A second referendum could even have been defended. Accept the result; now it is about the deal.

Could we accept a deal? In truth, whatever the Tories put before us, or not put before us, will be thoroughly unacceptable. Had we argued the case from 2016 we might, only might, have had a chance. But we were served by a hungry media, dining on our Remain hotpot, the side dishes being provided by our own party.  

Everything should have been about the headlines and detail of the deal. That could appeal to both leave and remain and focus minds on the substance rather than the propaganda. What, in practical terms, is leaving the EU going to mean to most of us? Just to scratch that surface is a horror story.

Most of all, ‘What’s in the deal?’ could talk to the alienated class in the north and in Wales, those that have fallen victim to Labour’s woes. It may even have had some resonance in Scotland, but that is another kettle of cauliflowers.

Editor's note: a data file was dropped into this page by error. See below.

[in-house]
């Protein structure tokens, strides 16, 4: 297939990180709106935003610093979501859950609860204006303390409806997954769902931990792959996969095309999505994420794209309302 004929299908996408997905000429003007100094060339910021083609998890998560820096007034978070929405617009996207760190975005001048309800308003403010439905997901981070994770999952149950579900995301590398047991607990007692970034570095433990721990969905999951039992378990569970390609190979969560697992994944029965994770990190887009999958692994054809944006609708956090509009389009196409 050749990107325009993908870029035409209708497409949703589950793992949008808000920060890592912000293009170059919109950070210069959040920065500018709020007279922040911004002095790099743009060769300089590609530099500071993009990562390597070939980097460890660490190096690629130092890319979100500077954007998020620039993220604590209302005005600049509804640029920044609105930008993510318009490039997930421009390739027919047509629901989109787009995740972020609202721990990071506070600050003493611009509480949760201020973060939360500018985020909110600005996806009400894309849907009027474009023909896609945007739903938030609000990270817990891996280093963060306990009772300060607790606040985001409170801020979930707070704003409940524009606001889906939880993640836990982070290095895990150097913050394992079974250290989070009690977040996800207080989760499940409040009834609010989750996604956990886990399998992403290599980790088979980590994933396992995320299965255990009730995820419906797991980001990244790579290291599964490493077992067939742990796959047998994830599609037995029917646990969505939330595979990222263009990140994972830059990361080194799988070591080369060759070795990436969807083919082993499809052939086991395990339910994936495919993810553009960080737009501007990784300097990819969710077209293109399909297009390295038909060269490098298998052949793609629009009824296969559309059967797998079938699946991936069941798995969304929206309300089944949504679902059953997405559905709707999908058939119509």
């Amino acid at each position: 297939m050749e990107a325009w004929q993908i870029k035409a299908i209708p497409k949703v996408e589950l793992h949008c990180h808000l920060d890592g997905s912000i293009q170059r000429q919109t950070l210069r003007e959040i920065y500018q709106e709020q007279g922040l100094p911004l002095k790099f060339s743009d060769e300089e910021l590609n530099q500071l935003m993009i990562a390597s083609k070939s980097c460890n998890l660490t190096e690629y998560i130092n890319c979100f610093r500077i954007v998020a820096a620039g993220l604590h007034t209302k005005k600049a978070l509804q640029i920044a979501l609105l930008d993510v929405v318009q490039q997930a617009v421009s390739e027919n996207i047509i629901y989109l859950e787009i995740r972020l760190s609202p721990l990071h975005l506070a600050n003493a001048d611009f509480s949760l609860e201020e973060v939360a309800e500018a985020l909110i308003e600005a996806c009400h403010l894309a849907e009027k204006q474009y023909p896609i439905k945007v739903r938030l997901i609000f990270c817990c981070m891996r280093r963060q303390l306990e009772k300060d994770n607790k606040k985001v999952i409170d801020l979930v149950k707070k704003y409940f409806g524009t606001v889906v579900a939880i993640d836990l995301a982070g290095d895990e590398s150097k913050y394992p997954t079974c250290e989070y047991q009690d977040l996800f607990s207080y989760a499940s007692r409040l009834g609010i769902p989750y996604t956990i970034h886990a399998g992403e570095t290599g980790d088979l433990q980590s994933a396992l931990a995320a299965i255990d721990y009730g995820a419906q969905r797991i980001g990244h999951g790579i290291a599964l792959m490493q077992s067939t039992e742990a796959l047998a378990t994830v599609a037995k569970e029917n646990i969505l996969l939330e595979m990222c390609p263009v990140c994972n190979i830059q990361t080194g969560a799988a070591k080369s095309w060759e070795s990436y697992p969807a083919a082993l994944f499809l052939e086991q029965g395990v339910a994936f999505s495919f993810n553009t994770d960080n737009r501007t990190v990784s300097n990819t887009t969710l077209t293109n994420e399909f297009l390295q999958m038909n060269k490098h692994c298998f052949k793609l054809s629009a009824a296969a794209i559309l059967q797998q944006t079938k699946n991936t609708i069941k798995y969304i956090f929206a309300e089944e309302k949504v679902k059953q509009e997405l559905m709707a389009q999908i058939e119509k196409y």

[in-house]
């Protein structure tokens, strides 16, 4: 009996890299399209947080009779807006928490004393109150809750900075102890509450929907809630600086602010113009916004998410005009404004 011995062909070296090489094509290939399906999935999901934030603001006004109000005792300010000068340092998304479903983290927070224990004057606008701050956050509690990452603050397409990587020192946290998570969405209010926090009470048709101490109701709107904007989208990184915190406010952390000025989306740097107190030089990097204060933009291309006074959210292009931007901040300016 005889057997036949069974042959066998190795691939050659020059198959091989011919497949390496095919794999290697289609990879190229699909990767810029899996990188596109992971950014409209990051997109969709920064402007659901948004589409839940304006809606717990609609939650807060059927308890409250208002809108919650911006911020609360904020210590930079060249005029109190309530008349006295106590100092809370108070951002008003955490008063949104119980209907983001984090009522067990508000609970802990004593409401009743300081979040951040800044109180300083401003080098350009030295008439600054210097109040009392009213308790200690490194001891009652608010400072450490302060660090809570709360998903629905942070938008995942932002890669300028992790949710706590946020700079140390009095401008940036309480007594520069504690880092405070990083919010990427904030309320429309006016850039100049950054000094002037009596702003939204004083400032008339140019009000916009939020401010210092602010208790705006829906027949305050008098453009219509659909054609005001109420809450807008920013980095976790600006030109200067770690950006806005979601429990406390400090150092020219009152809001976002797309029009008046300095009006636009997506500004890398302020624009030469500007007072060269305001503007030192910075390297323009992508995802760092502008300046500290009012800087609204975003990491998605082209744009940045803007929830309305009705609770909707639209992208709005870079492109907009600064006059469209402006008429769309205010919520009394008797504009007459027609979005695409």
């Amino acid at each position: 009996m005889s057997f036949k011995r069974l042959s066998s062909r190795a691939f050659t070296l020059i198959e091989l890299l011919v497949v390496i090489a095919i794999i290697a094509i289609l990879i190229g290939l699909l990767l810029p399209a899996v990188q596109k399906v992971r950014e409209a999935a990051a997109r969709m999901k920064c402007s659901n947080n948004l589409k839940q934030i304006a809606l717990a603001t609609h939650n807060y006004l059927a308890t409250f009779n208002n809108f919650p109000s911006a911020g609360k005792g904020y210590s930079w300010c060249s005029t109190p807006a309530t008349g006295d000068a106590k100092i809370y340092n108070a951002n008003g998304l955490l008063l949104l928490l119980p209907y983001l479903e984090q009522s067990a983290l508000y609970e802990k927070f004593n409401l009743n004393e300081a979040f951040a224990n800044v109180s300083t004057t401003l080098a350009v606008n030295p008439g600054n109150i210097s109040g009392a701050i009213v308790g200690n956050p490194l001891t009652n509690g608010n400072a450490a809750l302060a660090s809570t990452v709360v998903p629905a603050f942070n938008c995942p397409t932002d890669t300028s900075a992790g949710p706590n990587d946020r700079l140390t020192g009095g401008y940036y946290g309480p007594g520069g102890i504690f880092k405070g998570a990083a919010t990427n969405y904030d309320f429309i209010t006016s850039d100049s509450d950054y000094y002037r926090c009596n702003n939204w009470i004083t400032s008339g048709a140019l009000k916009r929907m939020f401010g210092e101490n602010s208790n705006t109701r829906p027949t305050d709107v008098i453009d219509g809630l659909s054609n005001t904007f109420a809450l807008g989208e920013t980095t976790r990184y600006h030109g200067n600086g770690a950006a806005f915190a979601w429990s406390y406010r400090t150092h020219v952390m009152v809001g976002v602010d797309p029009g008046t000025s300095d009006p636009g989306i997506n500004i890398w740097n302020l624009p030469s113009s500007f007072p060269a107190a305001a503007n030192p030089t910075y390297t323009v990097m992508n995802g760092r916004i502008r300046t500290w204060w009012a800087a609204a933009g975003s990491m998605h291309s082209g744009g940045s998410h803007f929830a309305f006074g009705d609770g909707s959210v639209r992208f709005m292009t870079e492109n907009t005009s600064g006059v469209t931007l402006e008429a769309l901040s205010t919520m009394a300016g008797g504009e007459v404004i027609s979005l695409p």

For all the efforts to blame Corbyn and the campaign, there is no getting away from the fact that of 54 Labour seats lost, 52 were in Leave constituencies. Back in 2017, Labour had gained its biggest increase in vote share since 1945, and its biggest share since Blair in 1997.  Corbyn transformed the party, its politics, its support and its active base. That didn’t just disappear in two years. Yes, it was eroded and the long-discredited ‘first past the post’ electoral system didn’t help.

Back in the Blair years, we should have ditched the Tories for good and revealed the LibDems as their clones, the combined opposition. Heaven knows Clegg and Cable gave us every chance.

Now, after the Scottish debacle, it is Labour that is in danger, having learned little. A leftish social-democratic SNP, if tinged with nationalism, has wiped Labour off the page.

The Scots are fortunate. The danger south of the border is that Tory populism, variants on ‘progressive patriotism’, English nationalism, xenophobia, racism or even fascism will do the job for capitalism. The Labour leadership contest has much responsibility if it is to serve our people.     

To be continued…

Gordon Gibson is a Scot, a long-time resident in Wales. He is a Labour member and currently Chair of his local Constituency Party in South Wales.

January 2020